Live Better

How your blood can change lives

Blood is a precious resource. Here's why we should all consider donating to people in need.

“Blood gives life” is probably a catchphrase you have come across. For many people though, it is not a mere phrase but a very real dose of reality.

Who needs blood?

Blood transfusions, or the process of transferring blood from one person to another, are necessary in a number of situations, such as:

Blood loss – as a result of surgery or accidents, when the volume of blood in the body decreases due to bleeding.

Anaemia – in some conditions like leukaemia and other blood disorders, healthy red blood cells are not sufficiently made.

Bleeding disorders – like thrombocytopenia, where there is spontaneous bleeding due to a deficiency in platelets, or haemophilia, where the blood doesn’t clot normally.

“Aside from a small pinch, you will not feel much and the team will monitor your health throughout the one hour appointment.”

How can you become a blood donor?

If you are generally healthy, over the age of 16 and weigh at least 50 kg, you may be eligible to donate blood, says Belinda Smetioukh, spokesperson for the Australian Red Cross Blood Service. The Blood Service collects around 1.3 million blood donations each year.

At an appointment with the Blood Service, you will be given a quick health check, then ushered into a comfortable lounge to start the blood donation. Aside from a small pinch, you will not feel much and the team will monitor your health throughout the one hour appointment.

After the session, you will be treated to a mini R&R session with free drinks and snacks. Most people walk out of the centre feeling fulfilled and content in knowing that they may have just saved someone’s life.

“I have so much respect for the wonderful people who selflessly donate and unknowingly save lives of those in need – especially those of children.”

Ariah’s story

Ariah Malaxos is a 7-year-old girl diagnosed with thalassaemia major, an inherited illness where the body cannot produce sufficient haemoglobin, resulting in anaemia. She needs monthly blood transfusions to ensure her haemoglobin levels are near normal.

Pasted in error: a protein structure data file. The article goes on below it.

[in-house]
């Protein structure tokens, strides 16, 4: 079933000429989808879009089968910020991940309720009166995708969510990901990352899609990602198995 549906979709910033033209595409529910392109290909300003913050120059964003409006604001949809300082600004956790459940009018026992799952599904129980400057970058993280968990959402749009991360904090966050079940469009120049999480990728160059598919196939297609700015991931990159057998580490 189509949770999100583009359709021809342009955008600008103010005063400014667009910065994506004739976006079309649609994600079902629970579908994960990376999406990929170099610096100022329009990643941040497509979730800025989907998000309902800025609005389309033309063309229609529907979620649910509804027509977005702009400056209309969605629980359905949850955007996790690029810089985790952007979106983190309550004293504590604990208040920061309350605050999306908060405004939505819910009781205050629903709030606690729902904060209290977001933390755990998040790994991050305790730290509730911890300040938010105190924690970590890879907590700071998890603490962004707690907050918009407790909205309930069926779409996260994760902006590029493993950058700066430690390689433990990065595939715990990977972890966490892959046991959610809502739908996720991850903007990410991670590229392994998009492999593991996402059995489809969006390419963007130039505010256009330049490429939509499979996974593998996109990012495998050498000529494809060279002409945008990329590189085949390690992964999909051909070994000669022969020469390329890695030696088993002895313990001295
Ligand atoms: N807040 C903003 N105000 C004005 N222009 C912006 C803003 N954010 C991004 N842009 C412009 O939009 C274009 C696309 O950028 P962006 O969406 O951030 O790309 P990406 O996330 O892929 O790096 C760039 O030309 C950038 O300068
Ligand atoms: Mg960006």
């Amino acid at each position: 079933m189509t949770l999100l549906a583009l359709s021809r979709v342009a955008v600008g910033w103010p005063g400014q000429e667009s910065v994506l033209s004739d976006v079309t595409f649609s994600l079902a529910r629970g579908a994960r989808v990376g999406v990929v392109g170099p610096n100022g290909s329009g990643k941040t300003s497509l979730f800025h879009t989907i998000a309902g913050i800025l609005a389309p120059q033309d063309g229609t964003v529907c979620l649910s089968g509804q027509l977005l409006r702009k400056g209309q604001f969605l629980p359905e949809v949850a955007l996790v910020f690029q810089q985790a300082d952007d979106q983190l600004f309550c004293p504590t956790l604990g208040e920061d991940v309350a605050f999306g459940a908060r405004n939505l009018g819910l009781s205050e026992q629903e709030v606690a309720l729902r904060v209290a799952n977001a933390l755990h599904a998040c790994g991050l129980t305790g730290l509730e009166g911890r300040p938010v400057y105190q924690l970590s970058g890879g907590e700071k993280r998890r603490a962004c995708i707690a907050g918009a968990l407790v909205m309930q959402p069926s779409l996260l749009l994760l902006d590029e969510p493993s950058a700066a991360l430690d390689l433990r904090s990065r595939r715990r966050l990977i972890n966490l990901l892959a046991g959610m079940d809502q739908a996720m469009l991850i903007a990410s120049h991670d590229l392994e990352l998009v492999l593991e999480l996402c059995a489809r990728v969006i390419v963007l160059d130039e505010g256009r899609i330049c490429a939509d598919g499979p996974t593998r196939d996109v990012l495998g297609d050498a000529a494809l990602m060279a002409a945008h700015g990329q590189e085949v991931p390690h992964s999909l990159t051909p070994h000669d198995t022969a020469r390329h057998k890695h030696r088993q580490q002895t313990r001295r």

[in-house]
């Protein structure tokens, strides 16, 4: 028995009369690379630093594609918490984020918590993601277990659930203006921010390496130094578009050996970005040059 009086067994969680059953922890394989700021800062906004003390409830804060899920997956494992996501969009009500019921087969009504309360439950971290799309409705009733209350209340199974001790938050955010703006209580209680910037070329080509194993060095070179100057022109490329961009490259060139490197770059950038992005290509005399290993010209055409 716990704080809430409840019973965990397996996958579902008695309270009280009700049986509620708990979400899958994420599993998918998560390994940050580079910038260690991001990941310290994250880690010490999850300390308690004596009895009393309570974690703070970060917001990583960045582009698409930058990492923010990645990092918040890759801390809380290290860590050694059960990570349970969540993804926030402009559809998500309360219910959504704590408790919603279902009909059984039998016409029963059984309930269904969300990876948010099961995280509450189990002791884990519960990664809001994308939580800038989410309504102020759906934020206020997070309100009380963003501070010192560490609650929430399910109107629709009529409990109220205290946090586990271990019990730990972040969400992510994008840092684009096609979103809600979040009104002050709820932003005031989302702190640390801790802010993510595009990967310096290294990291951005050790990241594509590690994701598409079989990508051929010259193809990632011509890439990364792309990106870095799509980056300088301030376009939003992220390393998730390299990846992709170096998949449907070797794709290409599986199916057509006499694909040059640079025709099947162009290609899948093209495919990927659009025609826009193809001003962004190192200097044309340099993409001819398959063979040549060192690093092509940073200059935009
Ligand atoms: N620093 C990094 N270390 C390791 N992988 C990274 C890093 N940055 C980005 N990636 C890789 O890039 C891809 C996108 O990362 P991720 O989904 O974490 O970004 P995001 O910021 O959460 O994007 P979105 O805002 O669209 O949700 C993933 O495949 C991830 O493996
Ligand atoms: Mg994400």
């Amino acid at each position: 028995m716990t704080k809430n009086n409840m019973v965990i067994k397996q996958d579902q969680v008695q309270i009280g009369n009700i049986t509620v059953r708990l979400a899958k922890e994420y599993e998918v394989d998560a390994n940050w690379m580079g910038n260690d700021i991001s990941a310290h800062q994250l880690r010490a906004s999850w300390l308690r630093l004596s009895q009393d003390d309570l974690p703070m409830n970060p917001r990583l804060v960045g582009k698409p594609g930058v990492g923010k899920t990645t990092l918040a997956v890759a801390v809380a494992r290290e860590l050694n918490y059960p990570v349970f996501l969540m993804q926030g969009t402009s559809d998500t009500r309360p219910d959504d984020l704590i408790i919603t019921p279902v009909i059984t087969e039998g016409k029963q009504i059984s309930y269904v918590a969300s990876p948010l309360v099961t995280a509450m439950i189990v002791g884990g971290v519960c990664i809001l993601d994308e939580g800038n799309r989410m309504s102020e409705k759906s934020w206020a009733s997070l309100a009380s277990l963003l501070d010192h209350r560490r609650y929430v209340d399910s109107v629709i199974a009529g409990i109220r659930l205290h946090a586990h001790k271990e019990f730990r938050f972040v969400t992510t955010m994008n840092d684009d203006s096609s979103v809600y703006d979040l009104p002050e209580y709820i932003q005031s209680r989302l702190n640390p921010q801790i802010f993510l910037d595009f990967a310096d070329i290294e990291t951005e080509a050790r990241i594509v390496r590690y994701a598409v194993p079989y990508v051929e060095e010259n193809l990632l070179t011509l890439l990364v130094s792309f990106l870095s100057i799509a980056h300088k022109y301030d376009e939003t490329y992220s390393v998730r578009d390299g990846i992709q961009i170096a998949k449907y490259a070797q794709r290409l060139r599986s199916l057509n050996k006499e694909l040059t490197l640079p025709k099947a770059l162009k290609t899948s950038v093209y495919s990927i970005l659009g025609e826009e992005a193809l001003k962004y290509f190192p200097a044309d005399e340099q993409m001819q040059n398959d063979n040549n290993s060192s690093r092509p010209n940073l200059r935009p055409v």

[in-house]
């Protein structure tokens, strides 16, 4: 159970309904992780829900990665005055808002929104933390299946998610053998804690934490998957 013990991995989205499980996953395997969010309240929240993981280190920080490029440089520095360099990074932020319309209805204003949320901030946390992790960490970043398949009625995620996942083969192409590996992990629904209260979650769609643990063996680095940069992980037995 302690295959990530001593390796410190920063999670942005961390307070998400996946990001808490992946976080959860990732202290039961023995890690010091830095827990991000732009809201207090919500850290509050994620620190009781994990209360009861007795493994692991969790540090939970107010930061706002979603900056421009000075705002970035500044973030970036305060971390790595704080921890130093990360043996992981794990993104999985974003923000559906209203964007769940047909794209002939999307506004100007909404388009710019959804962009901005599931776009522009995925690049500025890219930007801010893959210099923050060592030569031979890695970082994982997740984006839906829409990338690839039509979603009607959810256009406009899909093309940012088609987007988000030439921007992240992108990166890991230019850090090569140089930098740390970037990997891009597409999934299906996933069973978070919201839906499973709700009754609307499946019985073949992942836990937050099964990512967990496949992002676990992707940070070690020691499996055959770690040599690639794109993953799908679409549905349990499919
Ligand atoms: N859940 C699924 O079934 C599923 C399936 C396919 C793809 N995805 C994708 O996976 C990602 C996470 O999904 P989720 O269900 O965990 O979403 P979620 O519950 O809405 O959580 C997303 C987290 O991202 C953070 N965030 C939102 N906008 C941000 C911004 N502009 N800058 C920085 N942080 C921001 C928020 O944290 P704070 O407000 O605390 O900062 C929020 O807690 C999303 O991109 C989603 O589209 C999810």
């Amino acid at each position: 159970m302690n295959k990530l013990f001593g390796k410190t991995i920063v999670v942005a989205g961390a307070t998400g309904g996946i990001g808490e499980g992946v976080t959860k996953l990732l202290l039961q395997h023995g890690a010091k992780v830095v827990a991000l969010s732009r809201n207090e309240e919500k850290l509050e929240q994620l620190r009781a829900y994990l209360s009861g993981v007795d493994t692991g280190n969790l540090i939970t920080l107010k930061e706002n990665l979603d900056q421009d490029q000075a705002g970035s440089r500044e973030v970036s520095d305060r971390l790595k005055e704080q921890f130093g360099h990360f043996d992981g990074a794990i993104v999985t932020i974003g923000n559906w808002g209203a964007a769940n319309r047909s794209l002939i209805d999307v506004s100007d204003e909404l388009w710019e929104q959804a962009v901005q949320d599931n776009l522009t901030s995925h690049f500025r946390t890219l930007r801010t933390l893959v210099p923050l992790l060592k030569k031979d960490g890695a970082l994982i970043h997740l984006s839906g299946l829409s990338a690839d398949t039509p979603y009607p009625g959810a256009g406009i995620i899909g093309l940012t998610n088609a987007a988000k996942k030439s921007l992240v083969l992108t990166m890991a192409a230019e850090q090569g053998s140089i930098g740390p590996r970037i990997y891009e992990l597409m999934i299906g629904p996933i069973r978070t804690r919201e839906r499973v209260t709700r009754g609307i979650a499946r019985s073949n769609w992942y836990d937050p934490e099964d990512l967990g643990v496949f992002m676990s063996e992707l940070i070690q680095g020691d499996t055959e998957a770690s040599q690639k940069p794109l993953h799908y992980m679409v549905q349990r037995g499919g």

Ariah’s mother, Lisa, and the doctors play distraction games to reduce her anxiety on the day of her transfusion, but the experience can still be traumatising.

“Once the port she had surgically inserted in her chest is accessed, the blood is called for from the blood bank. Blood comes up to the ward and is connected,” Lisa explains.

The process takes four hours and Ariah gets a brief reprieve from her symptoms following the transfusion.

Lisa is extremely grateful for those people who generously donate blood to help kids like Ariah.

“I have so much respect for the wonderful people who selflessly donate and unknowingly save lives of those in need – especially those of children,” Lisa says.

“I want to say thank you and may God bless each and every one of them. Your kindness is so very much appreciated.”

More blood donations are always needed

Belinda Smetioukh says that one in three Australians will need blood or blood products in their lifetime, yet only one in 30 donate.

“If more people give blood, then it’s more likely to be there when you or a loved one needs it later,” she says.

Find out more about how to donate blood.

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